And the more you give in to this feeling and postpone your tasks for the sake of comfort, the more you contribute to your sense of helplessness.
A bad day turns into a bad week which turns into a bad month, and without realizing it, you drift into a state of comfortable idleness.
But the most painful part is that, even if you realize there’s something much ‘darker’ behind your apparent lack of motivation and energy, it will take a considerable amount of effort to recover (or discover) your happy and productive self.
And I’m not saying this to demoralize you, but to help you understand what you’re up against, set realistic expectations, and adopt a baby-steps approach.
10 Telltale Signs of Depression
From a cognitive perspective, depression fuels a negative outlook on things that overshadow any positive experience that life may surprise you with.
Furthermore, the negative thoughts and irrational interpretations associated with this condition are accompanied by sadness, irritability, emptiness, frustration, hopelessness, anxiety, indecision, guilt, and loss of self-confidence.
When you hold on to this perspective, you begin to lose all hope for a better future.
And if you think the future no longer presents opportunities, why bother trying?
But let’s break these symptoms down and better understand how depression interferes with your personal and professional life.
1. You’re in pain.
Not just emotional pain, but physical pain as well.
As I mentioned earlier, depression can take on atypical forms, which often manifest at the somatic level.
From headaches and nausea to back pain and even digestive problems, prolonged physical discomfort that isn’t caused by a medical condition could indicate the presence of depression.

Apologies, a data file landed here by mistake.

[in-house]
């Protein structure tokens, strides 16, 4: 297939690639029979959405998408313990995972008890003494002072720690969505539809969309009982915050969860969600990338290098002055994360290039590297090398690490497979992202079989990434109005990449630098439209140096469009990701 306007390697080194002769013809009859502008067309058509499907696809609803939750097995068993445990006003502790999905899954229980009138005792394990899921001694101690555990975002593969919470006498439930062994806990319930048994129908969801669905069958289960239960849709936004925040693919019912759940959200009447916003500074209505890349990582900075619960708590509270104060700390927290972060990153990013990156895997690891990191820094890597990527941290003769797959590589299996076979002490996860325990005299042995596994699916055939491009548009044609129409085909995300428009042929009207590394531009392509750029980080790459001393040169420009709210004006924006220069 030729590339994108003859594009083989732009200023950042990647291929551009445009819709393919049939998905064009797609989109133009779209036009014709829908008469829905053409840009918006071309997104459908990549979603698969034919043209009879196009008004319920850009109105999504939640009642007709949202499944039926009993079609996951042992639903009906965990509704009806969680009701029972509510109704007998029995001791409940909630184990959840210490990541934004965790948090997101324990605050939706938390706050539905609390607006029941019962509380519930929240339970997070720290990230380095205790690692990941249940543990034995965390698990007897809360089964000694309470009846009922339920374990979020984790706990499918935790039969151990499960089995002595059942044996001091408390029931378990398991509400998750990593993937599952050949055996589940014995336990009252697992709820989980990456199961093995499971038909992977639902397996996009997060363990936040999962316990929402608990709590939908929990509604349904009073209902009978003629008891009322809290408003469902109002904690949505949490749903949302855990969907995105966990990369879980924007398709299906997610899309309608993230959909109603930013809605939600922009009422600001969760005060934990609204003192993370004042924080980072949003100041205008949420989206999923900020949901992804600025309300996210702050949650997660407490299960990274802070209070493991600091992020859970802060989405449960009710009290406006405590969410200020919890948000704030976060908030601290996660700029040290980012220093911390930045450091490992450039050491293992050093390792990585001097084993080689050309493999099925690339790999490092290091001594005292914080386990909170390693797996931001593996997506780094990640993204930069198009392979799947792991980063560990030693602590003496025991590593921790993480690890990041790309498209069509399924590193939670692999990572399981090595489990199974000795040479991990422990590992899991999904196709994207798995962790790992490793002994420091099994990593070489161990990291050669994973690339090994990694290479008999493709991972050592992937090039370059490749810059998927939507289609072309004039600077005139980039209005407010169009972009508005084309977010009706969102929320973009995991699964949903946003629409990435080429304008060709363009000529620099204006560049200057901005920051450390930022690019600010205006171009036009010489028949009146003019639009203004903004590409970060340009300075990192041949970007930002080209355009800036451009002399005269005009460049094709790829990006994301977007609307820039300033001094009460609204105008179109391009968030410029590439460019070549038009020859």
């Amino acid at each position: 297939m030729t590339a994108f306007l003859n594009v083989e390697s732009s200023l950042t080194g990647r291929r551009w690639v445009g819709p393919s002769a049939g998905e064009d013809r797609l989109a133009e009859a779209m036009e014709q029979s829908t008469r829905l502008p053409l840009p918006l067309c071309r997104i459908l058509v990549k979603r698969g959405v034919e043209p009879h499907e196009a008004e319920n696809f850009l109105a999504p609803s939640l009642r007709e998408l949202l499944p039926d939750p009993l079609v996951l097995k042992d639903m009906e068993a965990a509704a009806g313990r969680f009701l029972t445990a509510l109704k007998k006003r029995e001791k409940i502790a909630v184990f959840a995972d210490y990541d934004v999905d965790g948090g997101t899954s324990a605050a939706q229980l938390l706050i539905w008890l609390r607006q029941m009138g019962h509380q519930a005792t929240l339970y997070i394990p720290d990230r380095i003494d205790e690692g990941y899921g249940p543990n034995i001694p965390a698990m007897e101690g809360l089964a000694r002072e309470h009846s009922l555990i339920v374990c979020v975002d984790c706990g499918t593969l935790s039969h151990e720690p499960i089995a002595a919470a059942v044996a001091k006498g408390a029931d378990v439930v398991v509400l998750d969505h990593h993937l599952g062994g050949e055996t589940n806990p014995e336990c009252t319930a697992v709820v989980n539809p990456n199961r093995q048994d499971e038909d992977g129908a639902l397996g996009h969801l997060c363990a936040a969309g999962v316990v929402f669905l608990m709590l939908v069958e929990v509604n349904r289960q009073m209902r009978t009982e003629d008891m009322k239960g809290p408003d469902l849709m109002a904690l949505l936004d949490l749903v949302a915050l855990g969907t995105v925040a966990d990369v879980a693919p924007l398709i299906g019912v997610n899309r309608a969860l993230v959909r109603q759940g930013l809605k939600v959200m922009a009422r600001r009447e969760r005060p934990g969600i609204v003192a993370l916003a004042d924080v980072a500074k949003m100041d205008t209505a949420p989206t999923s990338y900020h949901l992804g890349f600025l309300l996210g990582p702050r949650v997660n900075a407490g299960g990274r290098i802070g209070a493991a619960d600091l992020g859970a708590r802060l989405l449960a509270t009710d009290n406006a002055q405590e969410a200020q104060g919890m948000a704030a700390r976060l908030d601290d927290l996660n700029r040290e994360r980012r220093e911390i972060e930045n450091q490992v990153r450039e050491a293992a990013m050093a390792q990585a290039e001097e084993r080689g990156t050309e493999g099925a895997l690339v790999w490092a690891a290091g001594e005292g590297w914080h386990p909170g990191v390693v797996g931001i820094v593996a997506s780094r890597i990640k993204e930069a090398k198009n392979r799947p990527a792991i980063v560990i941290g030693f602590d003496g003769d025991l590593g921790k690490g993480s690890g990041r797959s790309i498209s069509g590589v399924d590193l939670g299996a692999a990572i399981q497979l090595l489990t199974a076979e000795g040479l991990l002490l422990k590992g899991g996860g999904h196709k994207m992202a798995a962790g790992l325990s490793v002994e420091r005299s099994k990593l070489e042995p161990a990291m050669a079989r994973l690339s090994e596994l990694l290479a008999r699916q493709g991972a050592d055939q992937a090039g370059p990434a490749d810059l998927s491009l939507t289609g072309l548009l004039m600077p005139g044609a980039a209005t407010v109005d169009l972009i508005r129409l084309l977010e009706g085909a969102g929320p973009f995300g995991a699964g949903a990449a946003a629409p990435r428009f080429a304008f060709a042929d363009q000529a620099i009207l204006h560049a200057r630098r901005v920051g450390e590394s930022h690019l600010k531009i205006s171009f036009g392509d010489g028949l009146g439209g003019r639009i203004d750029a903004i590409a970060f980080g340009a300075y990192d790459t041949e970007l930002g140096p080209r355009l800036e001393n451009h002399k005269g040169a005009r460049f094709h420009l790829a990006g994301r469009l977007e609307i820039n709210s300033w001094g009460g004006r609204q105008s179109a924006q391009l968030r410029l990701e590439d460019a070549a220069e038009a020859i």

2. You’re angry and bitter.
If the slightest unfortunate event brings you on the brink of an angry outburst, or if being gloomy and bitter has become your everyday mood, chances are you may be struggling with depression.
Experts speculate that around 50% of all people dealing with depression feel angry, bitter, and grumpy most of the day.
3. Your clothes no longer fit.
When you’re dealing with depression, chances are you might find comfort in food.
Although emotional eating can increase your serotonin, which generates a brief sense of satisfaction, it will translate into extra pounds, accompanied by feelings of shame and guilt over time.
There are also cases when people with depression lose weight because of decreased appetite.
4. Your drinking/smoking has gotten out of control.
While recreational drinking and smoking are perfectly normal and harmless, when you reach the point where one glass of wine in the evening doesn’t quite feel enough, chances are you might be dealing with more than just a bad day.
Just like emotional eating, alcohol and substance abuse can have a temporary soothing effect, keeping you disconnected from the painful aspects of your life.
5. You feel nothing.
Whether it’s going to work, hitting the gym, meeting with someone, or savoring a delicious breakfast, each of us has a reason to get out of bed in the morning.
But when these activities fail to bring you any joy or satisfaction, motivation goes down the drain, and the bed becomes your only source of peace and comfort.
In my experience, this is probably the worst symptom that can accompany depressive episodes. I would honestly choose to feel pain, frustration, or disappointment rather than ‘nothingness.’
When the things that used to bring smiles or tears leave you indifferent, and you adopt a zombie-like behavior that makes you look cold and distant, chances are you may be dealing with depression.
6. You’re daydreaming most of the time.